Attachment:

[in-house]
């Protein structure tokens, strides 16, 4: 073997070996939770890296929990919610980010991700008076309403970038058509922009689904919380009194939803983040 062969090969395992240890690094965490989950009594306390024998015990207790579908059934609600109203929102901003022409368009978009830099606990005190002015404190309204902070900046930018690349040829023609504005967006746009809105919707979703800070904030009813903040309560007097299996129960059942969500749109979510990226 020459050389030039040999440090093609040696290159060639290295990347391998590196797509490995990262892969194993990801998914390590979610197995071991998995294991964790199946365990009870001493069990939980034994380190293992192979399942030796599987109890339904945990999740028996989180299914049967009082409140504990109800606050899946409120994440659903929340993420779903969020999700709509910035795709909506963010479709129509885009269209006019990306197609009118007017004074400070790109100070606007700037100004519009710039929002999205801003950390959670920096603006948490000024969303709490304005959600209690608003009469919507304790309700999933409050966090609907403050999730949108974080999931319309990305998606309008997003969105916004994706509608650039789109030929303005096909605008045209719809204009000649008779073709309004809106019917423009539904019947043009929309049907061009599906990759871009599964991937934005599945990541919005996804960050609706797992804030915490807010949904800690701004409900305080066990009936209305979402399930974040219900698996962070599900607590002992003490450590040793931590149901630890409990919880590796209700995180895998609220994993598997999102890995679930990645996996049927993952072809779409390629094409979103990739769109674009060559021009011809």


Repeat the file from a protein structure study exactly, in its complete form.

[in-house]
């Protein structure tokens, strides 16, 4: 073997070996939770890296929990919610980010991700008076309403970038058509922009689904919380009194939803983040 062969090969395992240890690094965490989950009594306390024998015990207790579908059934609600109203929102901003022409368009978009830099606990005190002015404190309204902070900046930018690349040829023609504005967006746009809105919707979703800070904030009813903040309560007097299996129960059942969500749109979510990226 020459050389030039040999440090093609040696290159060639290295990347391998590196797509490995990262892969194993990801998914390590979610197995071991998995294991964790199946365990009870001493069990939980034994380190293992192979399942030796599987109890339904945990999740028996989180299914049967009082409140504990109800606050899946409120994440659903929340993420779903969020999700709509910035795709909506963010479709129509885009269209006019990306197609009118007017004074400070790109100070606007700037100004519009710039929002999205801003950390959670920096603006948490000024969303709490304005959600209690608003009469919507304790309700999933409050966090609907403050999730949108974080999931319309990305998606309008997003969105916004994706509608650039789109030929303005096909605008045209719809204009000649008779073709309004809106019917423009539904019947043009929309049907061009599906990759871009599964991937934005599945990541919005996804960050609706797992804030915490807010949904800690701004409900305080066990009936209305979402399930974040219900698996962070599900607590002992003490450590040793931590149901630890409990919880590796209700995180895998609220994993598997999102890995679930990645996996049927993952072809779409390629094409979103990739769109674009060559021009011809």